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In Slovakia, children can go back to school, in Romania there is no place for intensive care

In Slovakia, children can go back to school, in Romania there is no place for intensive care

Coronavirus: Children can return to school in Slovakia, and there is no place for intensive care in Romania

More epidemic cuts have come into effect in the UK. In Slovakia, the lower grades manage to get back into the office. In the Czech Republic, the foreign minister resigned because he opposed buying Sputnik and a Chinese vaccine. The Austrian Chancellor announced that his country would buy one million doses of the Russian vaccine. ATV newsletter report.

There were long queues in front of shops in England the day they reopened on Monday.

The country’s first vaccination is in Europe, after more than 32 million have already received the first dose of the Coronavirus vaccine. So, in addition to shops, bars and parks, as well as hairdressers and gyms, the opening of the zoo was greeted by a storm of applause.

“It was hard to always be at home, the kids always used to come out too. So, that third shutdown was the hardest. But they are so excited to be here again,” one mom said of the opening.

Meanwhile, German Chancellor Angela Merkel warned that the current third wave of the epidemic may be the most difficult, and therefore called for expanding vaccine production capacity.

Sebastian Curtis announced that Austria is buying one million doses of Sputnik’s vaccine. The Austrian chancellor has previously criticized the policy of distributing vaccines in Brussels, saying that she prefers certain countries, such as Malta. The European Medicines Agency has not yet authorized the Sputnik vaccine.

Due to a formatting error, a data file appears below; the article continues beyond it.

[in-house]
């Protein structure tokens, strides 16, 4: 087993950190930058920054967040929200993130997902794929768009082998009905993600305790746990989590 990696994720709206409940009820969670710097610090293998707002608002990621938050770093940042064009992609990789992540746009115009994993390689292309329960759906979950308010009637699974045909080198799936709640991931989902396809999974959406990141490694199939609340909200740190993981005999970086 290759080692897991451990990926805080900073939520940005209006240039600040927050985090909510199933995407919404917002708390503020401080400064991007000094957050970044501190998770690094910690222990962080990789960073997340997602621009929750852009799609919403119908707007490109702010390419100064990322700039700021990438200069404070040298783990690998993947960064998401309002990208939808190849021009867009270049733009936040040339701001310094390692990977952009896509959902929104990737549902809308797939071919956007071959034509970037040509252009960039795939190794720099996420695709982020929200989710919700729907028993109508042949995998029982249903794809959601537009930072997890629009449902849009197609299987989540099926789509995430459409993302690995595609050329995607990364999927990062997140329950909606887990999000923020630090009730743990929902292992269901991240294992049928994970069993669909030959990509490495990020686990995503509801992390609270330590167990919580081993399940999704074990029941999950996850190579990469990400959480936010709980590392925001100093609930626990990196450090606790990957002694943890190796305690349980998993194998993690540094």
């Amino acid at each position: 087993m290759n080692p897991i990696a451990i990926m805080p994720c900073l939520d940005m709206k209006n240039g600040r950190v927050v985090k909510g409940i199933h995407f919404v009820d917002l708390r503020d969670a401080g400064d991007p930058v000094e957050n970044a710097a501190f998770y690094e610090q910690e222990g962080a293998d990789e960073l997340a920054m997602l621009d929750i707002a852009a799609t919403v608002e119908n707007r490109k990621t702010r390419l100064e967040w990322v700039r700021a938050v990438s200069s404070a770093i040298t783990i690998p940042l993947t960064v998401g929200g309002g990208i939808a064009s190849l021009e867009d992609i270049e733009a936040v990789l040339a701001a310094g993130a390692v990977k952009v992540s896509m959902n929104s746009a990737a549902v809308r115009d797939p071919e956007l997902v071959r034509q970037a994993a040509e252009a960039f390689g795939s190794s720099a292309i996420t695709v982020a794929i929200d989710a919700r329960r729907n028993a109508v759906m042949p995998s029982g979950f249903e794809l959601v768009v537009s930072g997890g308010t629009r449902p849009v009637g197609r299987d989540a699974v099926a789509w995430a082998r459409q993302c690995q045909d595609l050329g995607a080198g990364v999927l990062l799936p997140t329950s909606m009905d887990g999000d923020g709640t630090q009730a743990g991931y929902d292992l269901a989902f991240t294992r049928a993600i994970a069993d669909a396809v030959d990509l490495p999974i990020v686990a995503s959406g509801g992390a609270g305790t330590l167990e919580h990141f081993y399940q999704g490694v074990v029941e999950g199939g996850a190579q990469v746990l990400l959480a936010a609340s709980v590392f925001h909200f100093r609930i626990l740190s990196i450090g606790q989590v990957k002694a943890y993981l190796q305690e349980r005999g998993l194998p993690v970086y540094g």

In Romania, only six free intensive care beds remained in hospitals across the country.

The Romanian Prime Minister said that the number of new infections per day is already slightly decreasing, but the number of people who need intensive care is increasing. He says it could take two or three months for the country to go through this wave.

A school in Spain teaches children between the ages of 3 and 12 at the beach. Classes take turns participating in the 20-minute sessions.

“Everything is safe and the children have a good time.“ What they learn here is unforgettable, ”one teacher said of the program.

In Japan, vaccinating elderly people has just begun after health care workers are vaccinated. Japan’s vaccination program lags behind most developed countries. Island country residents are not yet allowed to choose from vaccinations because they can only receive the Pfizer vaccine. The government says all of Japan’s 36 million seniors will be vaccinated by the end of June.

In Slovakia, the lower grades manage to get back into the office

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